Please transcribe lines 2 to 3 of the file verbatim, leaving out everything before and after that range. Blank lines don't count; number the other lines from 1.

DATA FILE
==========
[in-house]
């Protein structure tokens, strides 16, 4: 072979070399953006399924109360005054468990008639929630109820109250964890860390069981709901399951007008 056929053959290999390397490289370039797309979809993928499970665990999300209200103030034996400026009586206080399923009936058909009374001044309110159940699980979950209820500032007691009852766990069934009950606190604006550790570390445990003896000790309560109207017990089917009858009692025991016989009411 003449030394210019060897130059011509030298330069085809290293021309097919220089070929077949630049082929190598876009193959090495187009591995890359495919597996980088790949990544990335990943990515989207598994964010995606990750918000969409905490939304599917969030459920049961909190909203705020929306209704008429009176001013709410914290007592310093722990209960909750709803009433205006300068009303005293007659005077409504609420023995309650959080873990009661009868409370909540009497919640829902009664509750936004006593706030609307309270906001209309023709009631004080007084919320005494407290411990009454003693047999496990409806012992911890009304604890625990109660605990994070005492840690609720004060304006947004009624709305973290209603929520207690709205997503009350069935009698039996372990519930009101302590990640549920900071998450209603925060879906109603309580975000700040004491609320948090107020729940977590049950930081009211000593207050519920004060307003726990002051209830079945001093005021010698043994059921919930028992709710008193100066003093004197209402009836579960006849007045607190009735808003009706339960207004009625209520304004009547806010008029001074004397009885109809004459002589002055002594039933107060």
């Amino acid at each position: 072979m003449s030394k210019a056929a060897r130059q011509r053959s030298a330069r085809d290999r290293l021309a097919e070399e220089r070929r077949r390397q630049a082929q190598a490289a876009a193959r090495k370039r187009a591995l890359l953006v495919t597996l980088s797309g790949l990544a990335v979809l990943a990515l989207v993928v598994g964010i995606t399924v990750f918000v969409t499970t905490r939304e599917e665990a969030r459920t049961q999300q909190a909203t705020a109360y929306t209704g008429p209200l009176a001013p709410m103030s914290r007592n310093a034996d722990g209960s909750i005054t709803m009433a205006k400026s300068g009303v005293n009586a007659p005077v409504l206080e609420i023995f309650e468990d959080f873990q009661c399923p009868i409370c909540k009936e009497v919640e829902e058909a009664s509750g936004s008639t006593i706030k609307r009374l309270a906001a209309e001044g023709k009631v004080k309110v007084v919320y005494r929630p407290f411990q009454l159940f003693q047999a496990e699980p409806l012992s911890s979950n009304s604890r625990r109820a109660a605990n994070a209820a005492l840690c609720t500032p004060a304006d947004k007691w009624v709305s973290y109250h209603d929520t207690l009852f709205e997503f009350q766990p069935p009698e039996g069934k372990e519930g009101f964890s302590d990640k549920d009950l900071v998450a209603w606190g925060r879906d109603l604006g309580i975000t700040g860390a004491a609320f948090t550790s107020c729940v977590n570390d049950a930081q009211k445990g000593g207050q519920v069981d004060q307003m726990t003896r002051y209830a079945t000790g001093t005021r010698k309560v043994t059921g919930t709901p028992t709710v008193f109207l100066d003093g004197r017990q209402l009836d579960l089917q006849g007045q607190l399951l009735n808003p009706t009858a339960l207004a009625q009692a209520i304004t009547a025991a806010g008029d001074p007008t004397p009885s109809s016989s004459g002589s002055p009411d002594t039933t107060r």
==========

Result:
């Protein structure tokens, strides 16, 4: 072979070399953006399924109360005054468990008639929630109820109250964890860390069981709901399951007008 056929053959290999390397490289370039797309979809993928499970665990999300209200103030034996400026009586206080399923009936058909009374001044309110159940699980979950209820500032007691009852766990069934009950606190604006550790570390445990003896000790309560109207017990089917009858009692025991016989009411 003449030394210019060897130059011509030298330069085809290293021309097919220089070929077949630049082929190598876009193959090495187009591995890359495919597996980088790949990544990335990943990515989207598994964010995606990750918000969409905490939304599917969030459920049961909190909203705020929306209704008429009176001013709410914290007592310093722990209960909750709803009433205006300068009303005293007659005077409504609420023995309650959080873990009661009868409370909540009497919640829902009664509750936004006593706030609307309270906001209309023709009631004080007084919320005494407290411990009454003693047999496990409806012992911890009304604890625990109660605990994070005492840690609720004060304006947004009624709305973290209603929520207690709205997503009350069935009698039996372990519930009101302590990640549920900071998450209603925060879906109603309580975000700040004491609320948090107020729940977590049950930081009211000593207050519920004060307003726990002051209830079945001093005021010698043994059921919930028992709710008193100066003093004197209402009836579960006849007045607190009735808003009706339960207004009625209520304004009547806010008029001074004397009885109809004459002589002055002594039933107060």
């Amino acid at each position: 072979m003449s030394k210019a056929a060897r130059q011509r053959s030298a330069r085809d290999r290293l021309a097919e070399e220089r070929r077949r390397q630049a082929q190598a490289a876009a193959r090495k370039r187009a591995l890359l953006v495919t597996l980088s797309g790949l990544a990335v979809l990943a990515l989207v993928v598994g964010i995606t399924v990750f918000v969409t499970t905490r939304e599917e665990a969030r459920t049961q999300q909190a909203t705020a109360y929306t209704g008429p209200l009176a001013p709410m103030s914290r007592n310093a034996d722990g209960s909750i005054t709803m009433a205006k400026s300068g009303v005293n009586a007659p005077v409504l206080e609420i023995f309650e468990d959080f873990q009661c399923p009868i409370c909540k009936e009497v919640e829902e058909a009664s509750g936004s008639t006593i706030k609307r009374l309270a906001a209309e001044g023709k009631v004080k309110v007084v919320y005494r929630p407290f411990q009454l159940f003693q047999a496990e699980p409806l012992s911890s979950n009304s604890r625990r109820a109660a605990n994070a209820a005492l840690c609720t500032p004060a304006d947004k007691w009624v709305s973290y109250h209603d929520t207690l009852f709205e997503f009350q766990p069935p009698e039996g069934k372990e519930g009101f964890s302590d990640k549920d009950l900071v998450a209603w606190g925060r879906d109603l604006g309580i975000t700040g860390a004491a609320f948090t550790s107020c729940v977590n570390d049950a930081q009211k445990g000593g207050q519920v069981d004060q307003m726990t003896r002051y209830a079945t000790g001093t005021r010698k309560v043994t059921g919930t709901p028992t709710v008193f109207l100066d003093g004197r017990q209402l009836d579960l089917q006849g007045q607190l399951l009735n808003p009706t009858a339960l207004a009625q009692a209520i304004t009547a025991a806010g008029d001074p007008t004397p009885s109809s016989s004459g002589s002055p009411d002594t039933t107060r």